Archive for April 6th, 2008

06
Apr
08

Darwin Awards: Flying…um…High!

May 23, 2007 044a

 

Plane Stupid
1981 Honorable Mention
Unconfirmed by Darwin

(February 1981, California) Phoenix Field airport in Fair Oaks had been subject to recurring petty thefts from neighborhood teenagers, so a security firm was retained to patrol the grounds. Thefts decreased sharply, but fuel consumption was on the rise. This puzzling situation continued until late one night, when a passerby noticed a flaming airplane on the field.

By the time the fire department arrived, the plane had completely melted into the tarmac. While they extinguished the residual flames, the passerby noticed a uniformed figure lying facedown several yards away. It was a security guard!

He was revived and questioned.

Turns out he had been siphoning fuel from small planes to use in his car. The plane he selected that night had a unique fuel storage system involving hollow, baffled wing spars. When the determined guard shoved the siphon in, it stubbed against the first baffle. No matter how he twisted, pushed, and pulled the hose, he could not siphon any fuel from the plane.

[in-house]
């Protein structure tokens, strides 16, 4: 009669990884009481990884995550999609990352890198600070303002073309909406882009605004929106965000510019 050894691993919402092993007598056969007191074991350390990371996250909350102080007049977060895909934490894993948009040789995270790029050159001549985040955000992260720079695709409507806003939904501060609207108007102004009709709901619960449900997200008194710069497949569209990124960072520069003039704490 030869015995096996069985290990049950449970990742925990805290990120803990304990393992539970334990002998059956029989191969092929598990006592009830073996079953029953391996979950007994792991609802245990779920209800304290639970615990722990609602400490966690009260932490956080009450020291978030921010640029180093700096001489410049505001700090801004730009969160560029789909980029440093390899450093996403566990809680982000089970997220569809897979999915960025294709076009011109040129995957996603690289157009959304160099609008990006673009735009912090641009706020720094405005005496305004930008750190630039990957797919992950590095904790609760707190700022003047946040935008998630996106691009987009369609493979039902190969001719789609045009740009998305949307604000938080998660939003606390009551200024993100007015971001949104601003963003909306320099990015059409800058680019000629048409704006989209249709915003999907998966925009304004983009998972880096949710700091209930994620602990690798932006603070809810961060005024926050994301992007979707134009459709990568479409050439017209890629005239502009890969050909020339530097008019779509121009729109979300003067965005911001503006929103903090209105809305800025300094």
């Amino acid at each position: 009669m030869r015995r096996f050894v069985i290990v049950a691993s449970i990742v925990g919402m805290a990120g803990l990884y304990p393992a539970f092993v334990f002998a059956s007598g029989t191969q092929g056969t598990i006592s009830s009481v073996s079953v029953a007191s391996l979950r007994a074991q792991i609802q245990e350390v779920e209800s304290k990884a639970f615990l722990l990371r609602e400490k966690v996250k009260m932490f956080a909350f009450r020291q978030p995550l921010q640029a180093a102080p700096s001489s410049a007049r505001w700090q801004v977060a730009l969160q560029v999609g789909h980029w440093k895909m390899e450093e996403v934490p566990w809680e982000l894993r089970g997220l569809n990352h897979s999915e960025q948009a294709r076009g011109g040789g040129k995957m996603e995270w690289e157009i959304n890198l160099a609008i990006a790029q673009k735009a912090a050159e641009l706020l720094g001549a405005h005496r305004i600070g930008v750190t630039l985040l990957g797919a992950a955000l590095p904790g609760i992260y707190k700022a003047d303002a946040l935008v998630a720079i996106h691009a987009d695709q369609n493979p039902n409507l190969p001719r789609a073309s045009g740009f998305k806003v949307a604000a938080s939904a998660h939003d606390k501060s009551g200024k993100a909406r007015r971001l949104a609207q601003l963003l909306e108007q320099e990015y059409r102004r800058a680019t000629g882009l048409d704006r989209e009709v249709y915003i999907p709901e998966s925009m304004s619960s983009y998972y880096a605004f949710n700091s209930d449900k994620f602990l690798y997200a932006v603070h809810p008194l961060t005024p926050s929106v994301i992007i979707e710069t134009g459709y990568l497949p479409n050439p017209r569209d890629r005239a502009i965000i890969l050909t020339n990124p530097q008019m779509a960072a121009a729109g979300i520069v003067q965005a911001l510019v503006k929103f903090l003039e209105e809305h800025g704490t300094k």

Exasperated, he lit a match to see inside the tank… and the rest is history.

4-1-0 Club
2004 Darwin Award Nominee
Confirmed True by Darwin

(14 October 2004, Missouri) When Peter and Jesse wanted to see what their new ride could do, like many young men, they got more than they bargained for. It was all fun and games until the vehicle stalled. In most cases this wouldn’t be a serious problem — but Peter and Jesse stalled at 41,000 feet.

You see, they weren’t pushing the old man’s car to the limit. They were flying a 50-passenger jet, a Bombardier CRJ200. Fortunately, there were no passengers aboard to share the fatal consequences.

“Paging the Darwin Awards, please pick up
the white courtesy phone.”

Jesse, 31, was captain of Pinnacle Airlines Flight 3701, and Peter, 23, was the co-pilot. They were transporting an empty plane from Little Rock, Arkansas to Minneapolis, where it was needed for a morning flight. They decided to see what that baby could do. Their fun began while ascending, as they pulled 1.8 G’s in a maneuver that activated an automatic stall avoidance system.